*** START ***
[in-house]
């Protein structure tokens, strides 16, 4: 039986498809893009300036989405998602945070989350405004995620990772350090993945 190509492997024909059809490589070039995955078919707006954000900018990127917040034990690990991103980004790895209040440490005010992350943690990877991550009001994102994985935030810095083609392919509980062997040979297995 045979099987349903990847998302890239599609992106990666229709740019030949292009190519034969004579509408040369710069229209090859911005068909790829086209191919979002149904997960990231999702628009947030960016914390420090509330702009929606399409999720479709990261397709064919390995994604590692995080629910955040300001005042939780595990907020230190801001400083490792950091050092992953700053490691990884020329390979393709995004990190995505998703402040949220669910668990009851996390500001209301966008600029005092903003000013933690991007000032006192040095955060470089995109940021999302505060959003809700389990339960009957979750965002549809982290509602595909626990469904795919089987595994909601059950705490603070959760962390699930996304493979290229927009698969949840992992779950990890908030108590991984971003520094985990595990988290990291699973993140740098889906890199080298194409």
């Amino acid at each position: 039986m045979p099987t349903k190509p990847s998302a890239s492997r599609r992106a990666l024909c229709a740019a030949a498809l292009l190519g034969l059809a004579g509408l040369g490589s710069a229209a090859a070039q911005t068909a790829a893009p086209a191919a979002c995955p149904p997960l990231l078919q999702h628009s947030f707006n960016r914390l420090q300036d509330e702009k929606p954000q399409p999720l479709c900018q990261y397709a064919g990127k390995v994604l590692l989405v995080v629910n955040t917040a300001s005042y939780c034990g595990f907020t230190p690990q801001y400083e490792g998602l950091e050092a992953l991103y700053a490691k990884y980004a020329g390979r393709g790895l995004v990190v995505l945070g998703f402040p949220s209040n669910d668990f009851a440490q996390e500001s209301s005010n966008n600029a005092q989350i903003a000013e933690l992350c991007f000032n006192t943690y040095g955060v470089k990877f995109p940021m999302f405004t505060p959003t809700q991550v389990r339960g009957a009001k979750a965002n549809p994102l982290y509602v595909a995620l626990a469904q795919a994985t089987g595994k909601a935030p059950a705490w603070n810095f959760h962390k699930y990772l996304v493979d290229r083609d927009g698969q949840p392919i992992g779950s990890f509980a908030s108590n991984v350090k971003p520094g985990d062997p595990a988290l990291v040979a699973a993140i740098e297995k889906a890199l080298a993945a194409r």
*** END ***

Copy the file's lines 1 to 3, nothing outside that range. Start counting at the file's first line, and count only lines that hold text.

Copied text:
[in-house]
């Protein structure tokens, strides 16, 4: 039986498809893009300036989405998602945070989350405004995620990772350090993945 190509492997024909059809490589070039995955078919707006954000900018990127917040034990690990991103980004790895209040440490005010992350943690990877991550009001994102994985935030810095083609392919509980062997040979297995 045979099987349903990847998302890239599609992106990666229709740019030949292009190519034969004579509408040369710069229209090859911005068909790829086209191919979002149904997960990231999702628009947030960016914390420090509330702009929606399409999720479709990261397709064919390995994604590692995080629910955040300001005042939780595990907020230190801001400083490792950091050092992953700053490691990884020329390979393709995004990190995505998703402040949220669910668990009851996390500001209301966008600029005092903003000013933690991007000032006192040095955060470089995109940021999302505060959003809700389990339960009957979750965002549809982290509602595909626990469904795919089987595994909601059950705490603070959760962390699930996304493979290229927009698969949840992992779950990890908030108590991984971003520094985990595990988290990291699973993140740098889906890199080298194409």
């Amino acid at each position: 039986m045979p099987t349903k190509p990847s998302a890239s492997r599609r992106a990666l024909c229709a740019a030949a498809l292009l190519g034969l059809a004579g509408l040369g490589s710069a229209a090859a070039q911005t068909a790829a893009p086209a191919a979002c995955p149904p997960l990231l078919q999702h628009s947030f707006n960016r914390l420090q300036d509330e702009k929606p954000q399409p999720l479709c900018q990261y397709a064919g990127k390995v994604l590692l989405v995080v629910n955040t917040a300001s005042y939780c034990g595990f907020t230190p690990q801001y400083e490792g998602l950091e050092a992953l991103y700053a490691k990884y980004a020329g390979r393709g790895l995004v990190v995505l945070g998703f402040p949220s209040n669910d668990f009851a440490q996390e500001s209301s005010n966008n600029a005092q989350i903003a000013e933690l992350c991007f000032n006192t943690y040095g955060v470089k990877f995109p940021m999302f405004t505060p959003t809700q991550v389990r339960g009957a009001k979750a965002n549809p994102l982290y509602v595909a995620l626990a469904q795919a994985t089987g595994k909601a935030p059950a705490w603070n810095f959760h962390k699930y990772l996304v493979d290229r083609d927009g698969q949840p392919i992992g779950s990890f509980a908030s108590n991984v350090k971003p520094g985990d062997p595990a988290l990291v040979a699973a993140i740098e297995k889906a890199l080298a993945a194409r």